Building a Better Child Safety Seat
News reports of a teenager unable to free a toddler from a burning vehicle’s child safety seat helped convince a Rome, Ga. dentist his idea of an alternative quick release mechanism for such seats was needed.
The dentist, Dr. Michael Blackmon, teamed with The University of Alabama and others to take his concept from inspiration, to patented idea, to reality, and now hopes to take the two emergency harness release inventions to the large-scale production stage.
The point of the inventions is to provide an easy, alternative way to quickly remove a child from a safety seat in an emergency situation – even if the person, such as a bystander following a crash, removing the child was unfamiliar with the seat’s normal latching operation.
Both methods add mechanisms to existing child safety seats and, in addition to the quick release capabilities, also provide options for removing a child should the standard release become jammed during the crash or if it was inaccessible in a crumpled vehicle, the developers say.
Blackmon, whose own children are 11 and 8, said he conceived the idea several years ago when looking at his then pre-school age children strapped into their car seats.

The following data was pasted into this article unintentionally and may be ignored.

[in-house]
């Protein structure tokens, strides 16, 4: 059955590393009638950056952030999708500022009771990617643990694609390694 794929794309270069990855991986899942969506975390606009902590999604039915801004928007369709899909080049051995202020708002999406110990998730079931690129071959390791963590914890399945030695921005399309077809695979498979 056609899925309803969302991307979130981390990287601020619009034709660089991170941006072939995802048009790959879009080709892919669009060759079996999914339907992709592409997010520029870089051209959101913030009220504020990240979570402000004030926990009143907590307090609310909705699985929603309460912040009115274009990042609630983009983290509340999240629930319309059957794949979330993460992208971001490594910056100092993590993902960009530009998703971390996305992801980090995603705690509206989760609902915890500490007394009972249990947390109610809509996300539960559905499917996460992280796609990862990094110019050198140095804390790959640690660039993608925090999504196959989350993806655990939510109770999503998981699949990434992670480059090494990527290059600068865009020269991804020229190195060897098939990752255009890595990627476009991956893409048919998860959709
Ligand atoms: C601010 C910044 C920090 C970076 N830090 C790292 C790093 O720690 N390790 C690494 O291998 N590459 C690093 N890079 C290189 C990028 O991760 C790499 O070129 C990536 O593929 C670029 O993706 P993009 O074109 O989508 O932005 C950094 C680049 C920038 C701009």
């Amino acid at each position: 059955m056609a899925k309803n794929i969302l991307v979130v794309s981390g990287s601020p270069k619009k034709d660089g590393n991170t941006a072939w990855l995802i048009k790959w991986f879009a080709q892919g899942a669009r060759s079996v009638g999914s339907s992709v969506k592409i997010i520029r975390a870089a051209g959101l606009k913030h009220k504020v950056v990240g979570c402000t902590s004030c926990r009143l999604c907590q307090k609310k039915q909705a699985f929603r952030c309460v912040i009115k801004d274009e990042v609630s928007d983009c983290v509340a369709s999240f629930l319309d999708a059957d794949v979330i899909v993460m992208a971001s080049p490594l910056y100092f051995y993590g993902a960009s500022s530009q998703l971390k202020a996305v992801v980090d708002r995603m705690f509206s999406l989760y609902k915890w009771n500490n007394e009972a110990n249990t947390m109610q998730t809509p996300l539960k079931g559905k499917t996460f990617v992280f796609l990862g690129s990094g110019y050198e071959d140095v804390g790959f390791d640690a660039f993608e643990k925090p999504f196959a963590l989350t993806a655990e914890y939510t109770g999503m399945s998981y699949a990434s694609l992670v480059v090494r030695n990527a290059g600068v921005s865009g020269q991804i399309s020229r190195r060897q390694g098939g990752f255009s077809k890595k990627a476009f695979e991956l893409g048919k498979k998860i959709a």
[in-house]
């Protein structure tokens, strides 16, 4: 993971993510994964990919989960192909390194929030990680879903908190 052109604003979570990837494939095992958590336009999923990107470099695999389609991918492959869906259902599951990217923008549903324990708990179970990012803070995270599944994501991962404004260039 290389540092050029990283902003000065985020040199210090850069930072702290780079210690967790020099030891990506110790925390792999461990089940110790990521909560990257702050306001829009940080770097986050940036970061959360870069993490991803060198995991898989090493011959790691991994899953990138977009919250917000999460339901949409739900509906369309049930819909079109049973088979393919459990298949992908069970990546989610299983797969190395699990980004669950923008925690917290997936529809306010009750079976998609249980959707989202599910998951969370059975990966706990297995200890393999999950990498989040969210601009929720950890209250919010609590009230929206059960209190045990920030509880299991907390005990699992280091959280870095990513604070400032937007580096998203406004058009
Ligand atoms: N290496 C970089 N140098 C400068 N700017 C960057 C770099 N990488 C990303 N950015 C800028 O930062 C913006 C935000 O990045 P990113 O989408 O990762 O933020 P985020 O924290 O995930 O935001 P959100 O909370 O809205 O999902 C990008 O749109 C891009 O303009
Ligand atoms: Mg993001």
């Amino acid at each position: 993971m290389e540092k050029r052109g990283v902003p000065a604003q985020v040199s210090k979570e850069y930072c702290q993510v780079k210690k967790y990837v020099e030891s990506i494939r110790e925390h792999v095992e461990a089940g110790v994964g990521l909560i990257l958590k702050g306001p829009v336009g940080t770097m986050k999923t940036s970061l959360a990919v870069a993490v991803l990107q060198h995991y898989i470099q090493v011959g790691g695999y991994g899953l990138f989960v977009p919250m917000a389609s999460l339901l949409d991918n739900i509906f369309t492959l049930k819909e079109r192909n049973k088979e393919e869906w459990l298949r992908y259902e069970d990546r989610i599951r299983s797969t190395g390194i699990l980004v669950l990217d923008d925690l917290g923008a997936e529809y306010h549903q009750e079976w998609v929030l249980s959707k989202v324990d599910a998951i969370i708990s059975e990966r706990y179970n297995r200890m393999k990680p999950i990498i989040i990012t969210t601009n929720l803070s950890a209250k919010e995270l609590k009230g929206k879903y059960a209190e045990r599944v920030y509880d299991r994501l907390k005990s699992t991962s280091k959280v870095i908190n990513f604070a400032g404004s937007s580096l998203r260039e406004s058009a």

“They looked like little jet fighter pilots sitting back there.”
And while fighter pilots have more than one option to remove themselves from restraint mechanisms during an emergency, there was only one option, the standard release, for removing his children.
Under an agreement, the dentist’s patent application was assigned to The University of Alabama. And, UA’s Alabama Innovation and Mentoring of Entrepreneurs Center, known as AIME, and its Office for Technology Transfer are assisting Blackmon in further development of a business model.
Dr. William Gathings, director of UA’s Office for Technology Transfer, and Dr. Richard Swatloski, a licensing associate in the same UA office, are lending their expertise to the project.
Working together with Joe McGinty of Huntsville, the group designed and produced two emergency release mechanisms built to Department of Transportation specifications.
The group developed prototypes and is approaching car seat manufacturers.
To watch a video describing the mechanisms, go to http://uanews.ua.edu/2009/04/ua-teams-with-dentist-to-build-a-better-child-safety-seat/.
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